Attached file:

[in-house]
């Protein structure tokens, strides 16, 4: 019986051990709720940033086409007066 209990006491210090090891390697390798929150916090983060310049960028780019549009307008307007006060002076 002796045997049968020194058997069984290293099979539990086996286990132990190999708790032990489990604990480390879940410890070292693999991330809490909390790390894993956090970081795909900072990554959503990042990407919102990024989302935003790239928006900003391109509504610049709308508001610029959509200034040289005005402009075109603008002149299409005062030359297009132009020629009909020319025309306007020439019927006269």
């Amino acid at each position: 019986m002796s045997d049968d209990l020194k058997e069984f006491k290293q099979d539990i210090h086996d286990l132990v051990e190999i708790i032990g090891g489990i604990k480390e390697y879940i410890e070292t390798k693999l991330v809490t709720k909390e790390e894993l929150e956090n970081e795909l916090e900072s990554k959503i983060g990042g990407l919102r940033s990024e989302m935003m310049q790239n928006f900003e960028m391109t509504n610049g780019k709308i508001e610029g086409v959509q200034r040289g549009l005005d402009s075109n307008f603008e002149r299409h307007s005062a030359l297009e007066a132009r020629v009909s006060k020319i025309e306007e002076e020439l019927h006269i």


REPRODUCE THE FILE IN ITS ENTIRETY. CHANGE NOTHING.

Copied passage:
[in-house]
């Protein structure tokens, strides 16, 4: 019986051990709720940033086409007066 209990006491210090090891390697390798929150916090983060310049960028780019549009307008307007006060002076 002796045997049968020194058997069984290293099979539990086996286990132990190999708790032990489990604990480390879940410890070292693999991330809490909390790390894993956090970081795909900072990554959503990042990407919102990024989302935003790239928006900003391109509504610049709308508001610029959509200034040289005005402009075109603008002149299409005062030359297009132009020629009909020319025309306007020439019927006269």
């Amino acid at each position: 019986m002796s045997d049968d209990l020194k058997e069984f006491k290293q099979d539990i210090h086996d286990l132990v051990e190999i708790i032990g090891g489990i604990k480390e390697y879940i410890e070292t390798k693999l991330v809490t709720k909390e790390e894993l929150e956090n970081e795909l916090e900072s990554k959503i983060g990042g990407l919102r940033s990024e989302m935003m310049q790239n928006f900003e960028m391109t509504n610049g780019k709308i508001e610029g086409v959509q200034r040289g549009l005005d402009s075109n307008f603008e002149r299409h307007s005062a030359l297009e007066a132009r020629v009909s006060k020319i025309e306007e002076e020439l019927h006269i």